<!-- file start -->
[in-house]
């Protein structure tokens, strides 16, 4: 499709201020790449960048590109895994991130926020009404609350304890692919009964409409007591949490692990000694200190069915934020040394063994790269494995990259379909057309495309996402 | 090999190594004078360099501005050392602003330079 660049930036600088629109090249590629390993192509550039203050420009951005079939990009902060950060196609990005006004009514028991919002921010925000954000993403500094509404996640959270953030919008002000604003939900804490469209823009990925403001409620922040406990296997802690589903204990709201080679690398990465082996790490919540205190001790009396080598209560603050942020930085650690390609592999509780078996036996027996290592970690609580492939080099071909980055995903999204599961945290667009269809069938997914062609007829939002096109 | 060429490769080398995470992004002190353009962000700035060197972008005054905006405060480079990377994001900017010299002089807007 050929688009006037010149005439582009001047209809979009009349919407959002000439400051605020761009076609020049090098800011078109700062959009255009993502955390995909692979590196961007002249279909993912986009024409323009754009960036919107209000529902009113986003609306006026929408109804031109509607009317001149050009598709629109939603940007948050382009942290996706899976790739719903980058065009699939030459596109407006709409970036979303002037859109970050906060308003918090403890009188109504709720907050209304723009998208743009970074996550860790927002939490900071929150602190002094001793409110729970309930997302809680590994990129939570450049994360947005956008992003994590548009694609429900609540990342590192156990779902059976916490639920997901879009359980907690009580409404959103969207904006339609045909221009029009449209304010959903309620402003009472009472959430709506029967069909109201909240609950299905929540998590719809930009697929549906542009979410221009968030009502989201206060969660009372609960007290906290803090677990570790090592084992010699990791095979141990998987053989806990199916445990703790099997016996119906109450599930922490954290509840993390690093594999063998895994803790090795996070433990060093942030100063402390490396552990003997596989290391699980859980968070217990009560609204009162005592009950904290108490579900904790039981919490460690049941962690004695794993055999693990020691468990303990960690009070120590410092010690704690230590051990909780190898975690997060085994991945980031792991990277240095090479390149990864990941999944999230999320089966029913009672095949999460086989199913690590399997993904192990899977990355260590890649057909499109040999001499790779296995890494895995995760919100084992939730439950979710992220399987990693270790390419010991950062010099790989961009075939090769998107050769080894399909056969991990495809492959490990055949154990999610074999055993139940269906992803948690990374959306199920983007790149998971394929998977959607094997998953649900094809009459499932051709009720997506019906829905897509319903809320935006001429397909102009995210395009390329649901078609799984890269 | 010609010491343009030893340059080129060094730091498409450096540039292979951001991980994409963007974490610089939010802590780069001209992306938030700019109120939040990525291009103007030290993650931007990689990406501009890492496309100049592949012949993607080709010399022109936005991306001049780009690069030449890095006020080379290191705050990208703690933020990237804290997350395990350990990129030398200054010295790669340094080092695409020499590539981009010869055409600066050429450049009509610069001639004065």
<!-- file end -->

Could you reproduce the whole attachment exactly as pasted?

[in-house]
């Protein structure tokens, strides 16, 4: 499709201020790449960048590109895994991130926020009404609350304890692919009964409409007591949490692990000694200190069915934020040394063994790269494995990259379909057309495309996402 | 090999190594004078360099501005050392602003330079 660049930036600088629109090249590629390993192509550039203050420009951005079939990009902060950060196609990005006004009514028991919002921010925000954000993403500094509404996640959270953030919008002000604003939900804490469209823009990925403001409620922040406990296997802690589903204990709201080679690398990465082996790490919540205190001790009396080598209560603050942020930085650690390609592999509780078996036996027996290592970690609580492939080099071909980055995903999204599961945290667009269809069938997914062609007829939002096109 | 060429490769080398995470992004002190353009962000700035060197972008005054905006405060480079990377994001900017010299002089807007 050929688009006037010149005439582009001047209809979009009349919407959002000439400051605020761009076609020049090098800011078109700062959009255009993502955390995909692979590196961007002249279909993912986009024409323009754009960036919107209000529902009113986003609306006026929408109804031109509607009317001149050009598709629109939603940007948050382009942290996706899976790739719903980058065009699939030459596109407006709409970036979303002037859109970050906060308003918090403890009188109504709720907050209304723009998208743009970074996550860790927002939490900071929150602190002094001793409110729970309930997302809680590994990129939570450049994360947005956008992003994590548009694609429900609540990342590192156990779902059976916490639920997901879009359980907690009580409404959103969207904006339609045909221009029009449209304010959903309620402003009472009472959430709506029967069909109201909240609950299905929540998590719809930009697929549906542009979410221009968030009502989201206060969660009372609960007290906290803090677990570790090592084992010699990791095979141990998987053989806990199916445990703790099997016996119906109450599930922490954290509840993390690093594999063998895994803790090795996070433990060093942030100063402390490396552990003997596989290391699980859980968070217990009560609204009162005592009950904290108490579900904790039981919490460690049941962690004695794993055999693990020691468990303990960690009070120590410092010690704690230590051990909780190898975690997060085994991945980031792991990277240095090479390149990864990941999944999230999320089966029913009672095949999460086989199913690590399997993904192990899977990355260590890649057909499109040999001499790779296995890494895995995760919100084992939730439950979710992220399987990693270790390419010991950062010099790989961009075939090769998107050769080894399909056969991990495809492959490990055949154990999610074999055993139940269906992803948690990374959306199920983007790149998971394929998977959607094997998953649900094809009459499932051709009720997506019906829905897509319903809320935006001429397909102009995210395009390329649901078609799984890269 | 010609010491343009030893340059080129060094730091498409450096540039292979951001991980994409963007974490610089939010802590780069001209992306938030700019109120939040990525291009103007030290993650931007990689990406501009890492496309100049592949012949993607080709010399022109936005991306001049780009690069030449890095006020080379290191705050990208703690933020990237804290997350395990350990990129030398200054010295790669340094080092695409020499590539981009010869055409600066050429450049009509610069001639004065």